A very common question that I receive is “Which 1911 should I buy?” Users of all skill levels generally ask about a 1911 that they can use more or less out of the box. Let’s face it folks, the 1911 was designed in an era where handwork was cheap and technology was expensive. The 1911 was meant to be meticulously hand fitted for optimum function. These days, you shouldn’t expect to get that type of skilled labor AND all the parts for under $1000. If you shop smart, figure on getting most of the parts and some of the labor. The rest is on you.
Based on the current market, here’s what’s hot, broken down by price ranges and applications. Note that my recommendations routinely change based on what is available, and you should not feel buyer’s remorse because you purchased what I may have recommended last year or six months ago.
The Kimber 25th Anniversary gun is a good bet for a basic 5" gun. It's a modern styled service grade pistol with a standard Browning format firing pin setup, and an internal extractor for the purists. The Series II safety, despised and bemoaned by many consumers, is absent from this gun, which is otherwise identical to the basic Custom II. The current production Series II safeties work well for most shooters, but given the choice, I think every hardcore 1911 guy would pick a gun without the extra parts. Only 1,911 of these will be made, so get one now. Overall a pretty decent value in a basic level gun, and my current top pick in this category.
In light rail 1911's, the Kimber Warrior is the hands down choice. It is also a straight up Browning 1911 - internal extractor and no added firing pin anythings. The gun is set up for duty use without much in the way of major modifications, and would be ready to run with only a light tuneup. With its smooth front strap, it would also be a viable choice for a more extensive rework where custom front strap texturing is desired.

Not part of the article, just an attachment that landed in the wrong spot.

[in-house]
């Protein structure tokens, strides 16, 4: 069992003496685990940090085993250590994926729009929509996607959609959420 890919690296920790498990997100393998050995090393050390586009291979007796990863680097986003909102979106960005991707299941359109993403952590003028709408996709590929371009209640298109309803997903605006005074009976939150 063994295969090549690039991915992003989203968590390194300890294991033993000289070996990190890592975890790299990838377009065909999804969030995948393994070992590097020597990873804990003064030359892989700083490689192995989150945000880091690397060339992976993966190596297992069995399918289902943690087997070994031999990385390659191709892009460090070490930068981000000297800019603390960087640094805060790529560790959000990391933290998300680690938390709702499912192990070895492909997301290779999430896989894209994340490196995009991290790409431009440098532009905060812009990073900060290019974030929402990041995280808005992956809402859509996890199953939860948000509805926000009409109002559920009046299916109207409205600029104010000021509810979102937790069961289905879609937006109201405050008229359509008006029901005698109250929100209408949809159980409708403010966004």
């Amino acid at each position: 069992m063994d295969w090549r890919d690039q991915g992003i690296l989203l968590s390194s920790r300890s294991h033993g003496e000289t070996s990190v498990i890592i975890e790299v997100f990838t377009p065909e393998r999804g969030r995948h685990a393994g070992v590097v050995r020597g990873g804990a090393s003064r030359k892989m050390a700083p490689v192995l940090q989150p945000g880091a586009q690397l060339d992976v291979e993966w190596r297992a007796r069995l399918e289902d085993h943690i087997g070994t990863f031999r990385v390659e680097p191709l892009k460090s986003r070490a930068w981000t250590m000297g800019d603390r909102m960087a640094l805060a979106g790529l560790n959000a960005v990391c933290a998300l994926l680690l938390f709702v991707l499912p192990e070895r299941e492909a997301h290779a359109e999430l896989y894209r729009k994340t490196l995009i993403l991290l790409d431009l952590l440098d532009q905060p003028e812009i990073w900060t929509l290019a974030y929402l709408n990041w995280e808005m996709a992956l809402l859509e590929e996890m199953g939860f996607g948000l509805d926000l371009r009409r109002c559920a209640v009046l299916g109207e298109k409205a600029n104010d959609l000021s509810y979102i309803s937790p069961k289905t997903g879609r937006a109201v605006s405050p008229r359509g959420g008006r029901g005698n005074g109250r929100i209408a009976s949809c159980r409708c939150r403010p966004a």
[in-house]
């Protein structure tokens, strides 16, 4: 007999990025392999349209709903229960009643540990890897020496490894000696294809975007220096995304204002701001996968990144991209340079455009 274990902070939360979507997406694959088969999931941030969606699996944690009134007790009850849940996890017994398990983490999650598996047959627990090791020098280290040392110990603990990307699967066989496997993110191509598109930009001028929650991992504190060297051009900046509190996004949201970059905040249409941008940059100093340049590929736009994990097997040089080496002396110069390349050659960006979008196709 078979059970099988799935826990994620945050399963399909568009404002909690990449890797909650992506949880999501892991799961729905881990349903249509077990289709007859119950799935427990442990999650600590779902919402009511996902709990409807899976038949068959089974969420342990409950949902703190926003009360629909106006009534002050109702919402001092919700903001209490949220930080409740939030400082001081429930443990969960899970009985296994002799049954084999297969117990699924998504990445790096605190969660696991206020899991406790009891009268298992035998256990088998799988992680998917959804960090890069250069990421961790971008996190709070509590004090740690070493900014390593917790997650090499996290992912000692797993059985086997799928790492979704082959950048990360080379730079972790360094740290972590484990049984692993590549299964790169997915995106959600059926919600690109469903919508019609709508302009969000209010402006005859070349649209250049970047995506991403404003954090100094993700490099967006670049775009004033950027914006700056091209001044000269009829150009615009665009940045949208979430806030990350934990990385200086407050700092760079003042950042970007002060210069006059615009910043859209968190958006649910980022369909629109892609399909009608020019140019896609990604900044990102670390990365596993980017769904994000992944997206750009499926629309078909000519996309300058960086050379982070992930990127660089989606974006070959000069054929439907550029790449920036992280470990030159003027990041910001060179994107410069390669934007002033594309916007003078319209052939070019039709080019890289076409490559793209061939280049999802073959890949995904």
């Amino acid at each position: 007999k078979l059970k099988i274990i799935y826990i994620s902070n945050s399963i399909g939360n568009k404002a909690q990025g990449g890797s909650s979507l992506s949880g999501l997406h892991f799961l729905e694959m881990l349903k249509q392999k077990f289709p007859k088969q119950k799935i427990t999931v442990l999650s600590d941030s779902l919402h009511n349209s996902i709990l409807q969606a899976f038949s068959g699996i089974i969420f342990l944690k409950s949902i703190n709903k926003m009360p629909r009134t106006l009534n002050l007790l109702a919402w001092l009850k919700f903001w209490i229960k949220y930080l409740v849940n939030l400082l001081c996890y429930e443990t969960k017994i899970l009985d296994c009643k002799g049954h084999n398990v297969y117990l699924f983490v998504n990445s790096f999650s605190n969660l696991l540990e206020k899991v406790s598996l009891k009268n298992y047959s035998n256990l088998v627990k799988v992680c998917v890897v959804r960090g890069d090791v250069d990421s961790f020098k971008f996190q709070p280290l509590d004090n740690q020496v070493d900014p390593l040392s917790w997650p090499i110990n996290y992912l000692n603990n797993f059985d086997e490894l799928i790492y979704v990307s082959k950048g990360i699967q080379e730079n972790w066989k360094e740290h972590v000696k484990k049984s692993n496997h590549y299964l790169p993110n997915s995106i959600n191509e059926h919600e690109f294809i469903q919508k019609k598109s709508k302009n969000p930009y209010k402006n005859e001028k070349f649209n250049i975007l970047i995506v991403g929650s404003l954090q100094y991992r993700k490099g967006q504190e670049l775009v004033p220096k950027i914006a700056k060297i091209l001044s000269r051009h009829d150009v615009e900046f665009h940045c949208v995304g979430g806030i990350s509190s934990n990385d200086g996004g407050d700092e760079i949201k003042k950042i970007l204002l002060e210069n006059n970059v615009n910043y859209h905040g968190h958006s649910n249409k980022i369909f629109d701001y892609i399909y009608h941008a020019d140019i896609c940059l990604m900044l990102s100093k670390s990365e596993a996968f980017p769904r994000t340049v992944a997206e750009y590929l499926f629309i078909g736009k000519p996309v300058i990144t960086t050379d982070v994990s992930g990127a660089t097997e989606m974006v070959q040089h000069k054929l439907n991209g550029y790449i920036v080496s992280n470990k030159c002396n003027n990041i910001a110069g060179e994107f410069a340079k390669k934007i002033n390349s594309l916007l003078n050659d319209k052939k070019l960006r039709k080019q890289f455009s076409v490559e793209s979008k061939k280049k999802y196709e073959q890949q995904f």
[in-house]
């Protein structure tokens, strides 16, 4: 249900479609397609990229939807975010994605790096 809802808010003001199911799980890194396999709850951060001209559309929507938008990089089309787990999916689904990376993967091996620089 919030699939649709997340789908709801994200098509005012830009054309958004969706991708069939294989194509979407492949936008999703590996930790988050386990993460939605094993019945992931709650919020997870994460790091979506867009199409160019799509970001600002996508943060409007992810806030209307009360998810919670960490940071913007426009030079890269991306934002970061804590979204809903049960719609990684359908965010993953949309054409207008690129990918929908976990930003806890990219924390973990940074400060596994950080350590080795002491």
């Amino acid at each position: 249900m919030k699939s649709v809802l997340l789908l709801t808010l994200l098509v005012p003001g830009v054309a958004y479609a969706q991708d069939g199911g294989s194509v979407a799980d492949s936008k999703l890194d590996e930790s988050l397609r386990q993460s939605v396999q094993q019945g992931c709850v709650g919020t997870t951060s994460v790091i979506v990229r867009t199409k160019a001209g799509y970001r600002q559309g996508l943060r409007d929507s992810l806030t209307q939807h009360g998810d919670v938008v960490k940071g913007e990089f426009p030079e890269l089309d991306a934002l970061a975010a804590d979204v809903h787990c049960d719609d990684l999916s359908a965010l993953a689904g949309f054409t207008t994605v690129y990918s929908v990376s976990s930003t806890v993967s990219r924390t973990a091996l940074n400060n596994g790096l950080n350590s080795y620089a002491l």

If you require a gun with a firing pin safety, the Smith & Wesson 1911 appears to be a strong contender – great parts quality, extremely functional external extractor design, the best factory dehorn going, and very reasonably priced. It’s main drawback is its firing pin safety system, which seems to suffer from some timing issues where the block does not completely free the firing pin before the trigger actuates the sear. If you have a sample that has fired 500-1000 rounds without incident, then you have a winner that’s suitable for refinement. The telltale sign of the timing problem is nicking and denting on the larger diameter section of the body of the firing pin.
If you want a higher end “production custom,” the Springfield Professional is a good bet. I’ve seen a lot of these guns and have a few myself. They have consistently improved since the original run of guns, and overall are very nicely done. Still, they are not to be confused with a full out custom built gun, as they lack some of the finer details and finishing touches in order to meet a particular price point. That price point, which is around $2000-2100 street, is pretty fair considering what you’re getting. What they offer is cleanly executed checkering (some of the best on a production type gun), a nice beavertail fit, a blended S&A mag well, premium grade components, real Novak sights with Trijicon inserts, and excellent accuracy from the match fit Nowlin barrel. These guns can still benefit from a little bit of gunsmith massaging, but can become a pretty great gun. I feel that this is a better value than similar “semi-custom” or “production custom” contenders in the same price range. Professional models come with 5 Metalform magazines, which I generally replace with CMC Power Mags. It’s also available with the shortened Operator light rail frame.
Once you have bought your gun, do yourself a favor and ditch the factory mags and buy some Chip McCormick Power Mag 8 round magazines and Winchester white box 230 grain ball ammo. Oil it generously, clean it every 250 rounds, and go to town. After you’ve put about 500 to 1000 rounds through the gun, then you’ll get a feel for what it might need.
A light workover by a good 1911 smith will improve your gun’s overall feel, reliability, and long term durability. Routine inspection of the existing parts for wear and damage will be more productive than dumping in a ton of money up front to gut the gun and replace all the parts. For this work, go to a smith that specializes in 1911’s, not the general gunsmith at your local range who might work on 50 different styles of guns and the occasional 1911. The overall cost of this basic tune-up will vary with the smith you choose, but you’ll get what you pay for.
With careful shopping and some effective gunsmithing, I feel that it is possible to maximize an off the shelf gun to approach the more expensive custom and “custom production” models on a budget. Happy shopping.